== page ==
After a few difficult years in which the economies of Central Asia were pulled down by the oil crash and the Russian economy’s doldrums, either directly or indirectly, recovery seems to be dawning. Kyrgyzstan, which has had tumultuous growth — cratering in 2012 at -0.1 percent, soaring in 2013 to 10.9 percent and falling to an estimated 2.2. percent in 2016 — looks set for continued recovery. The World Bank projected in January that Kyrgyz GDP growth would move up to 3 percent this year and could reach 4.9 percent by 2019.
The IMF is also optimistic, though perhaps cautiously so as recovery is contingent on government-led reform efforts. An IMF team recently visited Bishkek to conduct a review and various meetings. The team’s concluding statement, released immediately following the visit this month, says “[t]he prospects of a recovery following the recent crisis are improving with good indicators across the region, but without additional effort to shore up economic stability and structural reforms growth could fall short of aspirations.” The IMF statement also noted that “continuing the fight against corruption [is] key to unleashing private sector-led growth.”
With these numbers and recommendations in mind, what do Kyrgyz think?Enjoying this article? Click here to subscribe for full access. Just $5 a month.
A recent public opinion survey, conducted by Baltic Surveys/The Gallup Organization on behalf of the International Republican Institute (IRI), indicates that the majority of Kyrgyz think the country is headed in the right direction.
The Kyrgyz political arena may be roiling, with a handful of politicians arrested in recent months and occasional protests, but 65 percent of those surveyed said the country was moving in the right direction. This may not, however, be the best measure of stability. The same survey question in May 2009 — a year before the country’s second revolution — indicated that 63 percent of Kyrgyz thought the country was moving in the right direction. The following year it plummeted to 28 percent.
When asked how the country’s economic situation had changed in the past year, 39 percent said it had improved somewhat and 37 percent said it had stayed the same. Taken to the household level, 35 percent said their financial situation had somewhat improved and 43 percent said it had stayed the same, a marked improvement over 2016 in both categories. The percent saying their financial situation had “worsened a lot” dropped from 20 percent in 2016 to 13 percent earlier this year when the survey was conducted.
Unemployment and corruption feature prominently among the problems facing the country identified by those surveyed. Unemployment was identified as a top problem nationally, at the town/village level, and individually but while corruption was the second most common response (after unemployment) as a national problem, it barely appeared among the responses to the other two versions of the question.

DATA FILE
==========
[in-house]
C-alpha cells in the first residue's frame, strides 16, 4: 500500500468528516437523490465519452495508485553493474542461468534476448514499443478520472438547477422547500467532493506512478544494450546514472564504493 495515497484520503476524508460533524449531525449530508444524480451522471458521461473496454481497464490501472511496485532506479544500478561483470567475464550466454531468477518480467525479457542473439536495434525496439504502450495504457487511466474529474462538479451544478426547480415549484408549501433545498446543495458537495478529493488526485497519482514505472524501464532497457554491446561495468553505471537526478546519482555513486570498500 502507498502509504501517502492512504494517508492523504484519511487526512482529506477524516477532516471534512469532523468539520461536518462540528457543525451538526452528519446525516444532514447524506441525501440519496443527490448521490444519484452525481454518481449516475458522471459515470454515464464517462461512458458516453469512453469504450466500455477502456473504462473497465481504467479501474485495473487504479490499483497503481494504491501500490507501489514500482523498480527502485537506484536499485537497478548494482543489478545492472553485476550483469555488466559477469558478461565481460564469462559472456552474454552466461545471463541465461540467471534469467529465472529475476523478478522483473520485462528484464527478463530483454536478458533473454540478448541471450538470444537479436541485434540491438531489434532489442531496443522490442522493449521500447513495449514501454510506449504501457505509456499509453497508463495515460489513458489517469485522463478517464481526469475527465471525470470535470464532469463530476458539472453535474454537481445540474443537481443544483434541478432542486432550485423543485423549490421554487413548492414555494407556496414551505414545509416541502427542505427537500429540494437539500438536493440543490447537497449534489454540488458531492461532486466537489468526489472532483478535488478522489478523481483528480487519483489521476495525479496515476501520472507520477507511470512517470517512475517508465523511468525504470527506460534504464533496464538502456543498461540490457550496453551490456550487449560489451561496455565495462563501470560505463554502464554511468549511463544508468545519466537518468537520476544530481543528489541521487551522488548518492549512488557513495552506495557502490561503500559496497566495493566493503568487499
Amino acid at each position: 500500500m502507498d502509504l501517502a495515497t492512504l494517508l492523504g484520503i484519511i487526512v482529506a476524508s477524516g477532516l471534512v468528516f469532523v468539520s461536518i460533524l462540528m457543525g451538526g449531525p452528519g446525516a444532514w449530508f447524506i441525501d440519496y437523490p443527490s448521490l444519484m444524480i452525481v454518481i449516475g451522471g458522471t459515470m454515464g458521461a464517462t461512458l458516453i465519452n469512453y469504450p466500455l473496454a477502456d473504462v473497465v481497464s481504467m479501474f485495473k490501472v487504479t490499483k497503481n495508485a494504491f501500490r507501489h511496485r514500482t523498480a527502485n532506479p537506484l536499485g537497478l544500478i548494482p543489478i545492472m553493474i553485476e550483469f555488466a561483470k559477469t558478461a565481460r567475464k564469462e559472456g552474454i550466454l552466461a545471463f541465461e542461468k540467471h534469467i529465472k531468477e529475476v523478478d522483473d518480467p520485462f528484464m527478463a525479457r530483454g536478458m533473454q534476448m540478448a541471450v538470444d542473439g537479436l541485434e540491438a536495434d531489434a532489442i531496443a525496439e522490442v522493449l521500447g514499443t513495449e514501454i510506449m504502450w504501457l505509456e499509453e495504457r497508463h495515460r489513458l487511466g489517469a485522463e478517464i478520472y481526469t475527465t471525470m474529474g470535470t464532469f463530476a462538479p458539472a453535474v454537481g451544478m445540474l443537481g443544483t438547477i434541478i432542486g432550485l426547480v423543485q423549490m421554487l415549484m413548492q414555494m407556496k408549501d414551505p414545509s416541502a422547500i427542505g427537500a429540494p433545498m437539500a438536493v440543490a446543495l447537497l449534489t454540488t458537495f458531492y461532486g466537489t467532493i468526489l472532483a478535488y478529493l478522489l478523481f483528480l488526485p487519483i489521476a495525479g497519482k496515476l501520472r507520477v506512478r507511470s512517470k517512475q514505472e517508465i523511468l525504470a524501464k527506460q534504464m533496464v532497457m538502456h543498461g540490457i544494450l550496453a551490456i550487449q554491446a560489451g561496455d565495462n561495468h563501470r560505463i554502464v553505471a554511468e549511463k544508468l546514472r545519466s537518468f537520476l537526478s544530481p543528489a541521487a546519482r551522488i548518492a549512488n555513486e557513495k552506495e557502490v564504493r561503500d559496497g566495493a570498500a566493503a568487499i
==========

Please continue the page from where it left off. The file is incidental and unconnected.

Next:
This isn’t surprising. Unemployment is a problem that rides high in the Kyrgyz mind because it is immediately identifiable at the individual and community level and the link between employment and overall national economic health is obvious. Corruption, on the other hand, isn’t always as easily identified as a local problem. This may be in part because few like to admit that they themselves, or friends or relatives, are engaged in corruption, or they may not see lower level corruption as anything other than business as usual. Meanwhile big-C “Corruption” makes the news nationally. The effects of corruption, however, are still evident in the responses given for town/village problems.
The top three responses to the question “What are the most important problems your town/village is facing at the moment?” were “poor roads and streets,” “lack of drinking water,” and “unemployment.”
The most recent former Kyrgyz prime minister, Temir Sariyev, was hounded from office last year by allegations of corruption relating to contracts for a road project. Indeed, construction projects are prime territory for all kinds of corrupt practices, which result in slow implementation of projects and bad quality roads. Corruption can also leech funds resulting in lower investment than intended, or otherwise direct development funds to politically meaningful communities, skipping others entirely.
When asked directly if corruption was a big problem, 78 percent responded that it was a “very big issue” and 17 percent that it was a “big issue.”
As Kyrgyzstan enters what the IMF referred to as a “nascent economic recovery” it will be vitally important for Bishkek to listen to the people and seriously address unemployment and corruption.
Note: The 84-page PowerPoint with results from IRI survey is well worth reading through in its entirely (and undoubtedly I’ll reference it again). There are deeply fascinating responses to questions on democracy and politics, as well as Kyrgyzstan’s international relations, which shed further light on how Kyrgyz view their country.